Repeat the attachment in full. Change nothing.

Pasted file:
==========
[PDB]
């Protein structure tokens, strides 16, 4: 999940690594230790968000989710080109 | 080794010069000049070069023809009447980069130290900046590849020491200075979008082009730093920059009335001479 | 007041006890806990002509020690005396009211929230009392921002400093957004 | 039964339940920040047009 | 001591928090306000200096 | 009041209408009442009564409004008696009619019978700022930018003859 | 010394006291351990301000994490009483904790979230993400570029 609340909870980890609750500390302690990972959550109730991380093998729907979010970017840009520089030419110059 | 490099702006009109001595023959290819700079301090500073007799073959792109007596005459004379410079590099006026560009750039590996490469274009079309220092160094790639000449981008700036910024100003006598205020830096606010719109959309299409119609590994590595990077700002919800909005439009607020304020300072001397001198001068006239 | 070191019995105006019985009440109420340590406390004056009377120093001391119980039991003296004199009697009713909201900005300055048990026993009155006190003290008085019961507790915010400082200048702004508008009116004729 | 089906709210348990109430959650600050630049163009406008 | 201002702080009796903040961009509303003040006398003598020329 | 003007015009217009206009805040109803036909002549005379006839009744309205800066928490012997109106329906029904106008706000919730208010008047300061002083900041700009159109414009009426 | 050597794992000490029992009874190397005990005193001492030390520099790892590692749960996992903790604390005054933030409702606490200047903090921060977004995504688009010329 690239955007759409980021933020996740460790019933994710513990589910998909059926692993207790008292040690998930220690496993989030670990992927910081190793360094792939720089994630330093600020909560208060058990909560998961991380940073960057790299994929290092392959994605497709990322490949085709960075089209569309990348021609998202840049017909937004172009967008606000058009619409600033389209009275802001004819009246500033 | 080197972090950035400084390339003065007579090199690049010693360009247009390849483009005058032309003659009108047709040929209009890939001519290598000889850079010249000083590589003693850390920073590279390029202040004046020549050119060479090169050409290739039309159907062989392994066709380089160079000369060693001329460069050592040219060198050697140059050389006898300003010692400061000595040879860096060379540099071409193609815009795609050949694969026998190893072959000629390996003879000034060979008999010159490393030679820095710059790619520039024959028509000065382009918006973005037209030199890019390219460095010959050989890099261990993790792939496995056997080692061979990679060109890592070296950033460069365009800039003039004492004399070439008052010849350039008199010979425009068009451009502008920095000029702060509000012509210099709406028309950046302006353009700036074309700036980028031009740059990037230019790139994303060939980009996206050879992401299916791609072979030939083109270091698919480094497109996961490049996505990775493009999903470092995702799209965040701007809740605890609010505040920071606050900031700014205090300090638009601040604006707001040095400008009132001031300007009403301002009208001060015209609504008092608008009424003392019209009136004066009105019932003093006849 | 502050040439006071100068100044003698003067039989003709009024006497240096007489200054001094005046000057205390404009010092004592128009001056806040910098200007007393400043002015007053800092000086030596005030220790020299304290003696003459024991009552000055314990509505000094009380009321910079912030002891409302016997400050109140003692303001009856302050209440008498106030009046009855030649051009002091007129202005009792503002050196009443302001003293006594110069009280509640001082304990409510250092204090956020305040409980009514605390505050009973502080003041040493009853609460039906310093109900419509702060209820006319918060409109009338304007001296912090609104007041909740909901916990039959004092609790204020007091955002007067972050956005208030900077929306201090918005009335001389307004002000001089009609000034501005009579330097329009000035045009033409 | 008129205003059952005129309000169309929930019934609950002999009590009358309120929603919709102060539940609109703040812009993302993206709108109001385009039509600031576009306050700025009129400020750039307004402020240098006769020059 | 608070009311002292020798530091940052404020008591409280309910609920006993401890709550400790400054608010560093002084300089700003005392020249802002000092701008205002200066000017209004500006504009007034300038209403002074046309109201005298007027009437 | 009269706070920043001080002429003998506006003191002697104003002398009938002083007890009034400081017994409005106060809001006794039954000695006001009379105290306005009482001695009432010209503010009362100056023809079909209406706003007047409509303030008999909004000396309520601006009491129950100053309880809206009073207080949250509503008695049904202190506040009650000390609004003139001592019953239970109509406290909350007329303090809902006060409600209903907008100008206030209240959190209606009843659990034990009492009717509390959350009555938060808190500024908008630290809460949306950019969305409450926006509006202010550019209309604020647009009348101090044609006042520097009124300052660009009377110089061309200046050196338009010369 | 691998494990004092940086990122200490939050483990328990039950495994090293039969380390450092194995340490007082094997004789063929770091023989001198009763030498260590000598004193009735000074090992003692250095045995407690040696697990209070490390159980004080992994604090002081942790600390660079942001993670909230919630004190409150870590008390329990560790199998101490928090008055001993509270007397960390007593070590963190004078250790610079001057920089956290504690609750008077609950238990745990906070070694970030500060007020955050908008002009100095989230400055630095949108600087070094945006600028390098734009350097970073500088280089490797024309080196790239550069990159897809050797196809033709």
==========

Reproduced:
[PDB]
């Protein structure tokens, strides 16, 4: 999940690594230790968000989710080109 | 080794010069000049070069023809009447980069130290900046590849020491200075979008082009730093920059009335001479 | 007041006890806990002509020690005396009211929230009392921002400093957004 | 039964339940920040047009 | 001591928090306000200096 | 009041209408009442009564409004008696009619019978700022930018003859 | 010394006291351990301000994490009483904790979230993400570029 609340909870980890609750500390302690990972959550109730991380093998729907979010970017840009520089030419110059 | 490099702006009109001595023959290819700079301090500073007799073959792109007596005459004379410079590099006026560009750039590996490469274009079309220092160094790639000449981008700036910024100003006598205020830096606010719109959309299409119609590994590595990077700002919800909005439009607020304020300072001397001198001068006239 | 070191019995105006019985009440109420340590406390004056009377120093001391119980039991003296004199009697009713909201900005300055048990026993009155006190003290008085019961507790915010400082200048702004508008009116004729 | 089906709210348990109430959650600050630049163009406008 | 201002702080009796903040961009509303003040006398003598020329 | 003007015009217009206009805040109803036909002549005379006839009744309205800066928490012997109106329906029904106008706000919730208010008047300061002083900041700009159109414009009426 | 050597794992000490029992009874190397005990005193001492030390520099790892590692749960996992903790604390005054933030409702606490200047903090921060977004995504688009010329 690239955007759409980021933020996740460790019933994710513990589910998909059926692993207790008292040690998930220690496993989030670990992927910081190793360094792939720089994630330093600020909560208060058990909560998961991380940073960057790299994929290092392959994605497709990322490949085709960075089209569309990348021609998202840049017909937004172009967008606000058009619409600033389209009275802001004819009246500033 | 080197972090950035400084390339003065007579090199690049010693360009247009390849483009005058032309003659009108047709040929209009890939001519290598000889850079010249000083590589003693850390920073590279390029202040004046020549050119060479090169050409290739039309159907062989392994066709380089160079000369060693001329460069050592040219060198050697140059050389006898300003010692400061000595040879860096060379540099071409193609815009795609050949694969026998190893072959000629390996003879000034060979008999010159490393030679820095710059790619520039024959028509000065382009918006973005037209030199890019390219460095010959050989890099261990993790792939496995056997080692061979990679060109890592070296950033460069365009800039003039004492004399070439008052010849350039008199010979425009068009451009502008920095000029702060509000012509210099709406028309950046302006353009700036074309700036980028031009740059990037230019790139994303060939980009996206050879992401299916791609072979030939083109270091698919480094497109996961490049996505990775493009999903470092995702799209965040701007809740605890609010505040920071606050900031700014205090300090638009601040604006707001040095400008009132001031300007009403301002009208001060015209609504008092608008009424003392019209009136004066009105019932003093006849 | 502050040439006071100068100044003698003067039989003709009024006497240096007489200054001094005046000057205390404009010092004592128009001056806040910098200007007393400043002015007053800092000086030596005030220790020299304290003696003459024991009552000055314990509505000094009380009321910079912030002891409302016997400050109140003692303001009856302050209440008498106030009046009855030649051009002091007129202005009792503002050196009443302001003293006594110069009280509640001082304990409510250092204090956020305040409980009514605390505050009973502080003041040493009853609460039906310093109900419509702060209820006319918060409109009338304007001296912090609104007041909740909901916990039959004092609790204020007091955002007067972050956005208030900077929306201090918005009335001389307004002000001089009609000034501005009579330097329009000035045009033409 | 008129205003059952005129309000169309929930019934609950002999009590009358309120929603919709102060539940609109703040812009993302993206709108109001385009039509600031576009306050700025009129400020750039307004402020240098006769020059 | 608070009311002292020798530091940052404020008591409280309910609920006993401890709550400790400054608010560093002084300089700003005392020249802002000092701008205002200066000017209004500006504009007034300038209403002074046309109201005298007027009437 | 009269706070920043001080002429003998506006003191002697104003002398009938002083007890009034400081017994409005106060809001006794039954000695006001009379105290306005009482001695009432010209503010009362100056023809079909209406706003007047409509303030008999909004000396309520601006009491129950100053309880809206009073207080949250509503008695049904202190506040009650000390609004003139001592019953239970109509406290909350007329303090809902006060409600209903907008100008206030209240959190209606009843659990034990009492009717509390959350009555938060808190500024908008630290809460949306950019969305409450926006509006202010550019209309604020647009009348101090044609006042520097009124300052660009009377110089061309200046050196338009010369 | 691998494990004092940086990122200490939050483990328990039950495994090293039969380390450092194995340490007082094997004789063929770091023989001198009763030498260590000598004193009735000074090992003692250095045995407690040696697990209070490390159980004080992994604090002081942790600390660079942001993670909230919630004190409150870590008390329990560790199998101490928090008055001993509270007397960390007593070590963190004078250790610079001057920089956290504690609750008077609950238990745990906070070694970030500060007020955050908008002009100095989230400055630095949108600087070094945006600028390098734009350097970073500088280089490797024309080196790239550069990159897809050797196809033709």